Martin Luther King, Jr. found inspiration in Henry David Thoreau
Henry David Thoreau was born 200 years ago, on July 12, 1817. A few decades later, at age 32, he wrote an essay that fundamentally influenced twentieth-century protest.
“Civil Disobedience,” was originally titled “Resistance to Civil Government.” It was written after Thoreau spent a night in the unsavory confines of the Concord, Massachusetts jail. It was an activity likely to inspire anyone to civil disobedience. The cause of his incarceration was something which the philosopher found to be equally galling - he hadn’t paid his poll tax in six years. It was a regular tax that everyone had to pay.
But Thoreau wasn’t just shirking, says the Library of Congress, “He withheld the tax to protest the existence of slavery and what he saw as an imperialistic war with Mexico.” He was released when a relative paid the tax for him. He went on to write an eminently quotable essay that included this line: “Under a government which imprisons any unjustly, the true place for a just man is also a prison.”
Another another line in the essay is also well know. It states: “I heartily accept the motto, ‘That government is best which governs least.’” It was his line of thinking about justice that stuck with civil-rights leaders Martin Luther King and Mohandas Gandhi. He argued that conscience can be a higher authority than government.
“Thoreau was the first American to define and use civil disobedience as a means of protest,” Brent Powell wrote for the magazine of the Organization of American Historians. He began the tradition of non-violent protest that King is best known for continuing domestically. But there was an intermediary in their contact: Gandhi, who said that Thoreau’s ideas “greatly influenced” his ideas about protest.
But it wasn’t just these famous figures who rallied around Thoreau’s battle cry, writes Thoreau Society member Richard Lenat: the essay - has more history than many suspect,” he writes.
Thoreau’s ideas about civil disobedience were first spread in the late 1900s by Henry Salt, an English social reformer who introduced them to Gandhi. And Russian author Leo Tolstoy was important to spreading those ideas in continental Europe, wrote literature scholar Walter Harding.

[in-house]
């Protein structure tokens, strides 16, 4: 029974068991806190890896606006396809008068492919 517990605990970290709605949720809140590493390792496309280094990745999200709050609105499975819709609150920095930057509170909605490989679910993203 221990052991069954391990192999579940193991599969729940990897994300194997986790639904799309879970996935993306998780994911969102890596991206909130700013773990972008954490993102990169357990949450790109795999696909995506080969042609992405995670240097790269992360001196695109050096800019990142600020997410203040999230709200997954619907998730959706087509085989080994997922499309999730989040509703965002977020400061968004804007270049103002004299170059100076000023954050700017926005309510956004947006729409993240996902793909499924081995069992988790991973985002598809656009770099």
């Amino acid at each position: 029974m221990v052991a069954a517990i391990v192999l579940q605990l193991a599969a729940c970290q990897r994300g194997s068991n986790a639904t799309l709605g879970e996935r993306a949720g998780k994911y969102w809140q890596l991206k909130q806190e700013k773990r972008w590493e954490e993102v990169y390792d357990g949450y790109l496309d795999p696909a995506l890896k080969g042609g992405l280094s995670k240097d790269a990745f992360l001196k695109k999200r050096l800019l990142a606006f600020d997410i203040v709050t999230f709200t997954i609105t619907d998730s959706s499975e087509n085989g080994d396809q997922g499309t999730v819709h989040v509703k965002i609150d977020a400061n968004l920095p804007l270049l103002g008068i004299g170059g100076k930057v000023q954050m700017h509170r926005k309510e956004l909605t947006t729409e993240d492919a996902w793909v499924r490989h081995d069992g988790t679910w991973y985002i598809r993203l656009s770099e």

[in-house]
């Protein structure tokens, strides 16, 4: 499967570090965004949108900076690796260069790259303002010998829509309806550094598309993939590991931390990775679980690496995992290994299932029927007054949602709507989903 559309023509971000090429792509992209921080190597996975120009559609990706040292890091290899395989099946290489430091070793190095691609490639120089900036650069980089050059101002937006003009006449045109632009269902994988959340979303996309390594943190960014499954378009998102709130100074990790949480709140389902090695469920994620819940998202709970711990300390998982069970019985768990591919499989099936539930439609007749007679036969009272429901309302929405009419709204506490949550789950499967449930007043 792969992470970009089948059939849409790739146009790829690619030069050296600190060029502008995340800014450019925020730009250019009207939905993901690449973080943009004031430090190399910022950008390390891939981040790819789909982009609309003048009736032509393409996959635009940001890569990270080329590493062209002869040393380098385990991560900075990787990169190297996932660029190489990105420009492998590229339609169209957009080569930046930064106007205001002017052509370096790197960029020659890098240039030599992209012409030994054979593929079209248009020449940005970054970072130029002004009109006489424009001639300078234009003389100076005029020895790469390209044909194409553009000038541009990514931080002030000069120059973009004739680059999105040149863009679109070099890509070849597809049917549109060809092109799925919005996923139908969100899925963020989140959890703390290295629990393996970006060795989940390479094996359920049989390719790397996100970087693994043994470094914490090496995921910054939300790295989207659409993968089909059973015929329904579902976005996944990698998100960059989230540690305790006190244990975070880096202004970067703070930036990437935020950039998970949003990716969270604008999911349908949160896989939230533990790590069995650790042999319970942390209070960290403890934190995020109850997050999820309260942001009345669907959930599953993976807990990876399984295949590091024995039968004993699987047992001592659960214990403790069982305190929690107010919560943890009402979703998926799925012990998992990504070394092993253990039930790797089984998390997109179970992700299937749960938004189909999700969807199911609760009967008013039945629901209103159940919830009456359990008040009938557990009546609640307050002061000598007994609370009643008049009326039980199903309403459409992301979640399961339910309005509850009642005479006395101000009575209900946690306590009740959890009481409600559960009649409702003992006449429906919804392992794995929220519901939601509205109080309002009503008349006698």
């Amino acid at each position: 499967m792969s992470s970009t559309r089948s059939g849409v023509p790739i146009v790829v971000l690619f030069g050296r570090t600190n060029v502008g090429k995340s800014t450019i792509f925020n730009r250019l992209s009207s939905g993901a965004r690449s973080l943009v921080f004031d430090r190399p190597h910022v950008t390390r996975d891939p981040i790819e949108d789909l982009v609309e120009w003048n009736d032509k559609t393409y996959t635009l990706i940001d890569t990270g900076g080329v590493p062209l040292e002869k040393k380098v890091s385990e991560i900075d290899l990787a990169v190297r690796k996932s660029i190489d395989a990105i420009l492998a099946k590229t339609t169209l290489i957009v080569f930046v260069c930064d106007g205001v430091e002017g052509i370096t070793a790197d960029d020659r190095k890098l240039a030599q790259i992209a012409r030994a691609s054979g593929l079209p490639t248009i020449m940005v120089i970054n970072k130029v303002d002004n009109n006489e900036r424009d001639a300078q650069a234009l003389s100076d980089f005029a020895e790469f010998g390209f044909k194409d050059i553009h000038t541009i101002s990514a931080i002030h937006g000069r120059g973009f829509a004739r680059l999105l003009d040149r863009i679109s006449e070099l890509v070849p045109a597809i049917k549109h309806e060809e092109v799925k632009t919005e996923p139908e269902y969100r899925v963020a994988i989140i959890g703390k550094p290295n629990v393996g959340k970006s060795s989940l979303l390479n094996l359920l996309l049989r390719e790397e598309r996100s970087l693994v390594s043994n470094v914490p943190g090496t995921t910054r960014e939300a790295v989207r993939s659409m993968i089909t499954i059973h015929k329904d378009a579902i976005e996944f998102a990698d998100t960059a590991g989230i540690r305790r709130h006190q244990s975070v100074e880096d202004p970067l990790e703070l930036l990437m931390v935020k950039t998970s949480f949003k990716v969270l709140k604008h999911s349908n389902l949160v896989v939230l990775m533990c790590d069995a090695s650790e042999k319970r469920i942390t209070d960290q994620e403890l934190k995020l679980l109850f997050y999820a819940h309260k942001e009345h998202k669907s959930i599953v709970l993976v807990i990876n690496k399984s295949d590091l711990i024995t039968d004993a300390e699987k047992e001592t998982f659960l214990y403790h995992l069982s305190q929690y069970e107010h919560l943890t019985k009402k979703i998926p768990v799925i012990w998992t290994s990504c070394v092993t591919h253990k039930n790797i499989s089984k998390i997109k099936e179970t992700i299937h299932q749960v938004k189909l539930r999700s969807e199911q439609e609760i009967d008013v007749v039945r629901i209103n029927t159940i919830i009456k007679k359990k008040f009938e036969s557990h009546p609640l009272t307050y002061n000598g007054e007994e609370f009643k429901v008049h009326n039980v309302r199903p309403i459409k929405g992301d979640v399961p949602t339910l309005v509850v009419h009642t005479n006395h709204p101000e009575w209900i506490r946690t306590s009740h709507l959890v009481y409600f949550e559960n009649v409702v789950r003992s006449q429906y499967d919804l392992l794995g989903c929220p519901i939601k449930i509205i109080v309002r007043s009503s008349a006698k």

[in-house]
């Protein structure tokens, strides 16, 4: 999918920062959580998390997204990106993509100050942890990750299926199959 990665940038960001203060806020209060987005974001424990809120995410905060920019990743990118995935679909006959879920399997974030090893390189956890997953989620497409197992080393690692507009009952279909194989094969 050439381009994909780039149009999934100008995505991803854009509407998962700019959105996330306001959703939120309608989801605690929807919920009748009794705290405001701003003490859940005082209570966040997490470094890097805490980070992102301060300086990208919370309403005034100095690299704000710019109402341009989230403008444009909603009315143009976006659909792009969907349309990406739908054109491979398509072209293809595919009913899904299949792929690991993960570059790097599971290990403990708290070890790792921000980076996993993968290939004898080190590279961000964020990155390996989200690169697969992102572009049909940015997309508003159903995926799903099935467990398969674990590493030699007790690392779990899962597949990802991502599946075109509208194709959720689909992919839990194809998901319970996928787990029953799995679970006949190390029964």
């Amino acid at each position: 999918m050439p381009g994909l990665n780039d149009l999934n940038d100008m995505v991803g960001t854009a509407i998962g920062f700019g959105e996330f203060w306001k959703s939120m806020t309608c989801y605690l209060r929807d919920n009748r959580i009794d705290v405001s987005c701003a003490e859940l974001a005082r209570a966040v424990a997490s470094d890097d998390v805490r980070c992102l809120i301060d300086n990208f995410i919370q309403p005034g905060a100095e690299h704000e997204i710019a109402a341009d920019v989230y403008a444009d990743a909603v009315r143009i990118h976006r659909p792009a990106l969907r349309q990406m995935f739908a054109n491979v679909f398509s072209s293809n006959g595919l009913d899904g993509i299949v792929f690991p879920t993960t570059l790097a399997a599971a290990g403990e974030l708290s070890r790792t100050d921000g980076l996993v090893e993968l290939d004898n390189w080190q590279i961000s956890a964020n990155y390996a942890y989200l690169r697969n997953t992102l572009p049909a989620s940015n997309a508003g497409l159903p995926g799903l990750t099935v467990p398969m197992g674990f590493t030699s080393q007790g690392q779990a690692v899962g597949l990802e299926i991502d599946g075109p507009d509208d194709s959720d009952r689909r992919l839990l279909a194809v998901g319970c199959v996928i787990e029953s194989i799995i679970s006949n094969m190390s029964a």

“During World War II, many of the anti-Nazi resisters, particularly in Denmark, adopted Thoreau’s essay as a manual of arms and used it very effectively,” he writes.
In America, anarchists like Emma Goldman used Thoreau’s tactics to oppose the World War I draft, he writes, and those tactics were used again by World War II-era pacifists. But it wasn’t until King came along that the essay became truly prominent in the U.S., Harding wrote. Vietnam War protestors also came to use its ideas, and others.
Despite this later global influence, writes Harding, Thoreau was “ignored in his own lifetime.” It’s not even known exactly who paid his taxes for him, wrote scholar Barbara L. Packer. In an interview 50 years after the incident, the writer’s jailer recalled that he had just reached home for the evening when a messenger told him that a woman, wearing a veil, had appeared with “Mr. Thoreau’s tax.”
“Unwilling to go to the trouble of unlocking the prisoners he had just locked up, [the jailer] waited till morning to release Thoreau - who, he remembered, was ‘mad as the devil when I turned him loose,’” Packer wrote.